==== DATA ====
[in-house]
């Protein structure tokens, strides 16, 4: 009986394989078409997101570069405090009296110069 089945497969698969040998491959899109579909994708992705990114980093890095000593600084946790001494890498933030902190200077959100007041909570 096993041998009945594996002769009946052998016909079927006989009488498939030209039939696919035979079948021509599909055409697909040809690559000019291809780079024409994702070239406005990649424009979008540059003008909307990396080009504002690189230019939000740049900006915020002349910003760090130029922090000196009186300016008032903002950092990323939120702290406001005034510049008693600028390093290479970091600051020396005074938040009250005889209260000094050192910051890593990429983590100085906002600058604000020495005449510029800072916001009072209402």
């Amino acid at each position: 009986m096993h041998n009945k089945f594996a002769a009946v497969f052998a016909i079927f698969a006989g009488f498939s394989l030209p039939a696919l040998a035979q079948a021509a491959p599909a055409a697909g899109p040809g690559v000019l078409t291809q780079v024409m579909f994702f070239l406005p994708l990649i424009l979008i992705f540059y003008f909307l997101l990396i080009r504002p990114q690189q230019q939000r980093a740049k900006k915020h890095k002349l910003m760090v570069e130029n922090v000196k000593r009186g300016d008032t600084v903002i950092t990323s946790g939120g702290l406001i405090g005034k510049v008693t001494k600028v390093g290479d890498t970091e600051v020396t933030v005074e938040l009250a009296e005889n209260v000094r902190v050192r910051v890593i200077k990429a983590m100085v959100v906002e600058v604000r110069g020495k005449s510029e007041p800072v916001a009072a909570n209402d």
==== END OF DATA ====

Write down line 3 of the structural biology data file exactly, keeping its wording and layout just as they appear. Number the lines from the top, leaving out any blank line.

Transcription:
């Amino acid at each position: 009986m096993h041998n009945k089945f594996a002769a009946v497969f052998a016909i079927f698969a006989g009488f498939s394989l030209p039939a696919l040998a035979q079948a021509a491959p599909a055409a697909g899109p040809g690559v000019l078409t291809q780079v024409m579909f994702f070239l406005p994708l990649i424009l979008i992705f540059y003008f909307l997101l990396i080009r504002p990114q690189q230019q939000r980093a740049k900006k915020h890095k002349l910003m760090v570069e130029n922090v000196k000593r009186g300016d008032t600084v903002i950092t990323s946790g939120g702290l406001i405090g005034k510049v008693t001494k600028v390093g290479d890498t970091e600051v020396t933030v005074e938040l009250a009296e005889n209260v000094r902190v050192r910051v890593i200077k990429a983590m100085v959100v906002e600058v604000r110069g020495k005449s510029e007041p800072v916001a009072a909570n209402d």